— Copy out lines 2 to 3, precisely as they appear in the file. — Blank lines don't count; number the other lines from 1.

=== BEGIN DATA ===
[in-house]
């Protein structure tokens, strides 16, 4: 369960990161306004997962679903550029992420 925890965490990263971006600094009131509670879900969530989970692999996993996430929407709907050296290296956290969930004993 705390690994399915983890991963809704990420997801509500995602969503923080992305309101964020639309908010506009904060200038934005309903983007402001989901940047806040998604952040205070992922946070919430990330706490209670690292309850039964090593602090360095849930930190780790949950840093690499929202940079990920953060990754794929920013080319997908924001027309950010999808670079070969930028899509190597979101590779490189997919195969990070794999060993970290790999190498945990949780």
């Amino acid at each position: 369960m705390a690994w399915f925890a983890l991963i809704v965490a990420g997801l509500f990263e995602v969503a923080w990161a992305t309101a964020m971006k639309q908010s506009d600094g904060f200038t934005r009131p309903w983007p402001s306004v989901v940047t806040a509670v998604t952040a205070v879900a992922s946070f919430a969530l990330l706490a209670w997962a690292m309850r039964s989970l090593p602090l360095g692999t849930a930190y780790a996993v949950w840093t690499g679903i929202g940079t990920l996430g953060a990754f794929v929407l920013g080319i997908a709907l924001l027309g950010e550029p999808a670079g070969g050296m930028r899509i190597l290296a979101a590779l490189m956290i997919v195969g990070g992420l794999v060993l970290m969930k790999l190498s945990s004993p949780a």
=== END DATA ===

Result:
């Protein structure tokens, strides 16, 4: 369960990161306004997962679903550029992420 925890965490990263971006600094009131509670879900969530989970692999996993996430929407709907050296290296956290969930004993 705390690994399915983890991963809704990420997801509500995602969503923080992305309101964020639309908010506009904060200038934005309903983007402001989901940047806040998604952040205070992922946070919430990330706490209670690292309850039964090593602090360095849930930190780790949950840093690499929202940079990920953060990754794929920013080319997908924001027309950010999808670079070969930028899509190597979101590779490189997919195969990070794999060993970290790999190498945990949780």
């Amino acid at each position: 369960m705390a690994w399915f925890a983890l991963i809704v965490a990420g997801l509500f990263e995602v969503a923080w990161a992305t309101a964020m971006k639309q908010s506009d600094g904060f200038t934005r009131p309903w983007p402001s306004v989901v940047t806040a509670v998604t952040a205070v879900a992922s946070f919430a969530l990330l706490a209670w997962a690292m309850r039964s989970l090593p602090l360095g692999t849930a930190y780790a996993v949950w840093t690499g679903i929202g940079t990920l996430g953060a990754f794929v929407l920013g080319i997908a709907l924001l027309g950010e550029p999808a670079g070969g050296m930028r899509i190597l290296a979101a590779l490189m956290i997919v195969g990070g992420l794999v060993l970290m969930k790999l190498s945990s004993p949780a």